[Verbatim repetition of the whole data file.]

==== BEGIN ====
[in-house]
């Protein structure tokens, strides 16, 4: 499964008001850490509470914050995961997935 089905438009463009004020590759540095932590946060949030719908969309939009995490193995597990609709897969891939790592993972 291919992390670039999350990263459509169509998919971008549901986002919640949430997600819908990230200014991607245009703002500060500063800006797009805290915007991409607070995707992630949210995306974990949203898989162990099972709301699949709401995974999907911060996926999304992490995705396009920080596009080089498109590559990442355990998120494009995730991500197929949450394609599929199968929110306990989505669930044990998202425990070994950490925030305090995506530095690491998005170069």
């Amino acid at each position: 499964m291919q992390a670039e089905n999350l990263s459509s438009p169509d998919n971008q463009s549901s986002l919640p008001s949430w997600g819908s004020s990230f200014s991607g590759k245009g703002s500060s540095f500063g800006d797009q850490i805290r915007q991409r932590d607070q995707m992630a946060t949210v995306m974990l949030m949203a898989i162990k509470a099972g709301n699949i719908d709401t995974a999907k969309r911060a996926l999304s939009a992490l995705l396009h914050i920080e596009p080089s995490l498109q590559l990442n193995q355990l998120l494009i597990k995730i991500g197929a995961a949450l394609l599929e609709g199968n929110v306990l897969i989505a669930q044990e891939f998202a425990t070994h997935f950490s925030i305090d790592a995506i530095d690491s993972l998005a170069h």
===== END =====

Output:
[in-house]
């Protein structure tokens, strides 16, 4: 499964008001850490509470914050995961997935 089905438009463009004020590759540095932590946060949030719908969309939009995490193995597990609709897969891939790592993972 291919992390670039999350990263459509169509998919971008549901986002919640949430997600819908990230200014991607245009703002500060500063800006797009805290915007991409607070995707992630949210995306974990949203898989162990099972709301699949709401995974999907911060996926999304992490995705396009920080596009080089498109590559990442355990998120494009995730991500197929949450394609599929199968929110306990989505669930044990998202425990070994950490925030305090995506530095690491998005170069």
């Amino acid at each position: 499964m291919q992390a670039e089905n999350l990263s459509s438009p169509d998919n971008q463009s549901s986002l919640p008001s949430w997600g819908s004020s990230f200014s991607g590759k245009g703002s500060s540095f500063g800006d797009q850490i805290r915007q991409r932590d607070q995707m992630a946060t949210v995306m974990l949030m949203a898989i162990k509470a099972g709301n699949i719908d709401t995974a999907k969309r911060a996926l999304s939009a992490l995705l396009h914050i920080e596009p080089s995490l498109q590559l990442n193995q355990l998120l494009i597990k995730i991500g197929a995961a949450l394609l599929e609709g199968n929110v306990l897969i989505a669930q044990e891939f998202a425990t070994h997935f950490s925030i305090d790592a995506i530095d690491s993972l998005a170069h």